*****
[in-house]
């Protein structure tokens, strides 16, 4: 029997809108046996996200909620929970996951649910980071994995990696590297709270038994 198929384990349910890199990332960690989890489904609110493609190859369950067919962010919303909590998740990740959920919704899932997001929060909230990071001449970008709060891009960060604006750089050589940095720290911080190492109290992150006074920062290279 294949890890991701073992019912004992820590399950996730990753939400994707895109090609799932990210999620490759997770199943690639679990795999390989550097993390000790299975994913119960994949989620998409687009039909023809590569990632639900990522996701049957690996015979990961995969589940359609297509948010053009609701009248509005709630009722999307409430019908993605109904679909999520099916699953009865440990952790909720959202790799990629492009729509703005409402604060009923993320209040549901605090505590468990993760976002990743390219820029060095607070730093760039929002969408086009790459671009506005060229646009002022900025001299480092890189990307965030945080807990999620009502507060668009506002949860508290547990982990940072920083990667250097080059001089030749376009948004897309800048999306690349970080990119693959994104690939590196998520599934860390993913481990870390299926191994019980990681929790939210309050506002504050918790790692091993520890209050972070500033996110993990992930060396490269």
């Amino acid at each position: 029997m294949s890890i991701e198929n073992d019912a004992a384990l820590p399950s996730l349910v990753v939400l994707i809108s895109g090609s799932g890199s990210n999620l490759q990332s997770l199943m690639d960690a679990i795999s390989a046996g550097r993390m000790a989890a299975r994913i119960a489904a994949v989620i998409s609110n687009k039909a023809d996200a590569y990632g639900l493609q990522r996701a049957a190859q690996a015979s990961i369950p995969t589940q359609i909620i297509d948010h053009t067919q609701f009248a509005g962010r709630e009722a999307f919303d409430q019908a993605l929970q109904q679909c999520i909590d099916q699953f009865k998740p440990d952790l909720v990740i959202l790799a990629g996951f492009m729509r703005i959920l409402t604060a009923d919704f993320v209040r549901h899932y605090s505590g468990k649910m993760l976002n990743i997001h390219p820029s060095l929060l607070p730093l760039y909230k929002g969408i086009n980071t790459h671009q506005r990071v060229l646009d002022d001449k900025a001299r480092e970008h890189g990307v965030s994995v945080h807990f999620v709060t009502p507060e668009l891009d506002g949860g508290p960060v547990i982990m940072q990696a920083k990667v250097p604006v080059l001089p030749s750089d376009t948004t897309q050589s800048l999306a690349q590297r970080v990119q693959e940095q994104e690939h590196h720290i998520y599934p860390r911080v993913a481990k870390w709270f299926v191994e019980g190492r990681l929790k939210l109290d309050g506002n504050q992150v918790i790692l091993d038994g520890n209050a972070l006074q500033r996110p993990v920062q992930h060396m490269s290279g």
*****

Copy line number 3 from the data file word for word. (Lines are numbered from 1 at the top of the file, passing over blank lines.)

């Amino acid at each position: 029997m294949s890890i991701e198929n073992d019912a004992a384990l820590p399950s996730l349910v990753v939400l994707i809108s895109g090609s799932g890199s990210n999620l490759q990332s997770l199943m690639d960690a679990i795999s390989a046996g550097r993390m000790a989890a299975r994913i119960a489904a994949v989620i998409s609110n687009k039909a023809d996200a590569y990632g639900l493609q990522r996701a049957a190859q690996a015979s990961i369950p995969t589940q359609i909620i297509d948010h053009t067919q609701f009248a509005g962010r709630e009722a999307f919303d409430q019908a993605l929970q109904q679909c999520i909590d099916q699953f009865k998740p440990d952790l909720v990740i959202l790799a990629g996951f492009m729509r703005i959920l409402t604060a009923d919704f993320v209040r549901h899932y605090s505590g468990k649910m993760l976002n990743i997001h390219p820029s060095l929060l607070p730093l760039y909230k929002g969408i086009n980071t790459h671009q506005r990071v060229l646009d002022d001449k900025a001299r480092e970008h890189g990307v965030s994995v945080h807990f999620v709060t009502p507060e668009l891009d506002g949860g508290p960060v547990i982990m940072q990696a920083k990667v250097p604006v080059l001089p030749s750089d376009t948004t897309q050589s800048l999306a690349q590297r970080v990119q693959e940095q994104e690939h590196h720290i998520y599934p860390r911080v993913a481990k870390w709270f299926v191994e019980g190492r990681l929790k939210l109290d309050g506002n504050q992150v918790i790692l091993d038994g520890n209050a972070l006074q500033r996110p993990v920062q992930h060396m490269s290279g």